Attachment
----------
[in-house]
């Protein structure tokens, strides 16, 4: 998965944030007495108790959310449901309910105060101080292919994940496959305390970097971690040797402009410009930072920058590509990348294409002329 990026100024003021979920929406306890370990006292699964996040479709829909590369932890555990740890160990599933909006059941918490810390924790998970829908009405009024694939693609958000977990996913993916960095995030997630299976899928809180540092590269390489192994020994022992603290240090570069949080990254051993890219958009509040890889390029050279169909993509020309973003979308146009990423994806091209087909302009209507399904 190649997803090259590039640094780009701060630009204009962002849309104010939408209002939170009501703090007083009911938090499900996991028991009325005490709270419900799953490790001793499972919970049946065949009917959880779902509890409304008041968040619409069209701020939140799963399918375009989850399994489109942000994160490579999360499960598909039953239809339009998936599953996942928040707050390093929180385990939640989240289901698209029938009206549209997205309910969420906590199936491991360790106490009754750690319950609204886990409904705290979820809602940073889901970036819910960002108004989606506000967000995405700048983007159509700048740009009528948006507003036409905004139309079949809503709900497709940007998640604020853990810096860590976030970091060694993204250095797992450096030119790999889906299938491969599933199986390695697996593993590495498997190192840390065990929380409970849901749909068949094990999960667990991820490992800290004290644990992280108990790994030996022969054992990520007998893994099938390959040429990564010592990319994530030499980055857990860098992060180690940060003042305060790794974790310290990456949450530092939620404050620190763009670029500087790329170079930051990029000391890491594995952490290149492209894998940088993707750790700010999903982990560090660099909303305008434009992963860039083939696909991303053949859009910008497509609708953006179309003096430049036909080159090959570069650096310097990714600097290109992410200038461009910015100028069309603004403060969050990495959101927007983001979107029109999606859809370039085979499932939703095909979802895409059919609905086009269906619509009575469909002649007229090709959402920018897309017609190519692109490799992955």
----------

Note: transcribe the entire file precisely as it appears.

[in-house]
């Protein structure tokens, strides 16, 4: 998965944030007495108790959310449901309910105060101080292919994940496959305390970097971690040797402009410009930072920058590509990348294409002329 990026100024003021979920929406306890370990006292699964996040479709829909590369932890555990740890160990599933909006059941918490810390924790998970829908009405009024694939693609958000977990996913993916960095995030997630299976899928809180540092590269390489192994020994022992603290240090570069949080990254051993890219958009509040890889390029050279169909993509020309973003979308146009990423994806091209087909302009209507399904 190649997803090259590039640094780009701060630009204009962002849309104010939408209002939170009501703090007083009911938090499900996991028991009325005490709270419900799953490790001793499972919970049946065949009917959880779902509890409304008041968040619409069209701020939140799963399918375009989850399994489109942000994160490579999360499960598909039953239809339009998936599953996942928040707050390093929180385990939640989240289901698209029938009206549209997205309910969420906590199936491991360790106490009754750690319950609204886990409904705290979820809602940073889901970036819910960002108004989606506000967000995405700048983007159509700048740009009528948006507003036409905004139309079949809503709900497709940007998640604020853990810096860590976030970091060694993204250095797992450096030119790999889906299938491969599933199986390695697996593993590495498997190192840390065990929380409970849901749909068949094990999960667990991820490992800290004290644990992280108990790994030996022969054992990520007998893994099938390959040429990564010592990319994530030499980055857990860098992060180690940060003042305060790794974790310290990456949450530092939620404050620190763009670029500087790329170079930051990029000391890491594995952490290149492209894998940088993707750790700010999903982990560090660099909303305008434009992963860039083939696909991303053949859009910008497509609708953006179309003096430049036909080159090959570069650096310097990714600097290109992410200038461009910015100028069309603004403060969050990495959101927007983001979107029109999606859809370039085979499932939703095909979802895409059919609905086009269906619509009575469909002649007229090709959402920018897309017609190519692109490799992955």